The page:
2016…56 Years Old

Soon after completing our “Lower 48” trip, a friend called and excitedly told me that she and another friend had a solution to our “Alaska Problem.” Gregg and I had barely unpacked the car so visiting #50 was not on our radar. Yet, they did have a point; visiting Alaska would be the crowning glory on our aspiration to visit every state.  

Our friends’ solution to our “problem” was an Inside Passageway Alaskan cruise. Several couples planned to go in August 2016, would we like to join them? We didn’t consider ourselves “cruise people” but agreed that we would love to see Alaska by ship. Why, yes! We will join you! And so, the planning began!

Gregg and I had been following Rick Steves’ packing suggestions, experiencing that when it comes to luggage, indeed, “less is more.” With the challenging goal of packing light for heat, snow, rain, and formal nights, we carefully planned our clothing to be worn in layers.

Purchasing good quality, breathable, waterproof jackets was well worth the investment. Keeping the wind out, we stayed warm with the lightweight jacket covering a layer of shirts and sweatshirt. Our experience with water-resistant pants revealed that the terms “waterproof” and “water-resistant” are not interchangeable terms. Oops! Duly noted.

We flew into Anchorage a few days before our cruise. The first morning, we experienced local culture by participating in a 5K with Tim, Kim, and Brandi along the Tony Knowles Coastal Path. Our next few days were rather wet, but we loved every minute of it.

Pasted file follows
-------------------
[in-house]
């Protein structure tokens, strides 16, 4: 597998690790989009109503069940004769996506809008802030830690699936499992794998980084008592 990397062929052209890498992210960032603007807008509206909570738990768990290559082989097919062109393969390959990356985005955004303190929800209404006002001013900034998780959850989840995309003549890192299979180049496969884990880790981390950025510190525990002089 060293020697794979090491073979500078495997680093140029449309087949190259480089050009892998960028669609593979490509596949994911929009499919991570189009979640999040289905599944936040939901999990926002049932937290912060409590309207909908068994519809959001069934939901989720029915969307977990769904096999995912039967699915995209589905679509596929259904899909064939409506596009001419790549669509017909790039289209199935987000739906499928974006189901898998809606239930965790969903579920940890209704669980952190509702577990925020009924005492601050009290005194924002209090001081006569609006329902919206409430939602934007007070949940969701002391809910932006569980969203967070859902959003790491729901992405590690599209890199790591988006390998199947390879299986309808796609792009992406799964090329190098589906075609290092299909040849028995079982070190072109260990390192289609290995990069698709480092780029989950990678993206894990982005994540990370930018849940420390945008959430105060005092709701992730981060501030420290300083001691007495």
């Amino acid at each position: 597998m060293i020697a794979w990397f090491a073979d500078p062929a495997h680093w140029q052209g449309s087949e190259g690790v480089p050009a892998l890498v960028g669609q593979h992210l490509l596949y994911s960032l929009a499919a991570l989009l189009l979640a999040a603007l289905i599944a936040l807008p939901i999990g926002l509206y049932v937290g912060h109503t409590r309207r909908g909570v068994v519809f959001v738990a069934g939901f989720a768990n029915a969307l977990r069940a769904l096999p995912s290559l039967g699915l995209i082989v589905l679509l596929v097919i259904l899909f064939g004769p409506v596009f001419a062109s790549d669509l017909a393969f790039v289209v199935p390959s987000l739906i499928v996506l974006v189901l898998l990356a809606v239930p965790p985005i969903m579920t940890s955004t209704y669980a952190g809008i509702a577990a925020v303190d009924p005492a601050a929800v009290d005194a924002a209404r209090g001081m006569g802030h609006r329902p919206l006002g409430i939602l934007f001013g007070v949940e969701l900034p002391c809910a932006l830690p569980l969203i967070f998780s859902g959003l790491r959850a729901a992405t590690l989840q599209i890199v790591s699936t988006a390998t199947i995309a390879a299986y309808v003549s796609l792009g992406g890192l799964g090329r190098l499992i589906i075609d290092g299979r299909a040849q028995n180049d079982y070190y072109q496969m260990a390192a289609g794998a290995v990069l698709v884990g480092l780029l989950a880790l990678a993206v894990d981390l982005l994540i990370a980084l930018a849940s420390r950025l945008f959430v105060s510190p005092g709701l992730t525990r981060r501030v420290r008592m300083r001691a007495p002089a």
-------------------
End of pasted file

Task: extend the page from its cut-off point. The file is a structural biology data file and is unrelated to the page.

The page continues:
The rain (and some sleet) did not deter us from hiking and climbing to the top of Flat Top Mountain (altitude 3,500 ft.) where we celebrated that hard accomplishment. Nor did it deter us from riding bikes on the Coastal Path, where we came upon a momma moose and her calf. Awesome and scary!

We had a delightful visit with my second cousin and his daughter. And another day, we went south with the Johnsons and Gonzales to tour a wildlife conservatory and see glaciers.

I will be honest; until this trip, I did not believe that the earth was being adversely affected by changing temperatures. I assumed that the Climate Change argument was political propaganda with a hidden agenda.

Seeing glaciers with my own eyes, or lack thereof, gave me a different perspective.  Exit Glacier’s endpoint is denoted by yearly markers, making the distance and pace of recession clear – jaw drop and heavy heart. A 6-week time lapse video posted by the National Park Service shows how much the glacier changed beginning the week following our visit.

The day we arrived at the port was rainy, so we boarded the ship right away. Since we were new at cruising, we played the scavenger game to get acquainted with the ship layout and possibly win prizes. I did end up winning a week access to the spa’s thermal room. It would have been more enjoyable to sit in the sauna with a friend, so I didn’t go often.

The first two full days of our 7-day cruise were scenic cruising: viewing glaciers and God’s beautiful creation. Standing on the deck, feeling tiny as I looked up at the massive mountains, mesmerized by the breathtaking view, Brandi suggested the two of us sing “How Great Thou Art.” It was such an impactful worship experience. Since that time, I find my soul singing out in “awesome wonder,” whenever I notice God’s “power throughout the universe displayed.”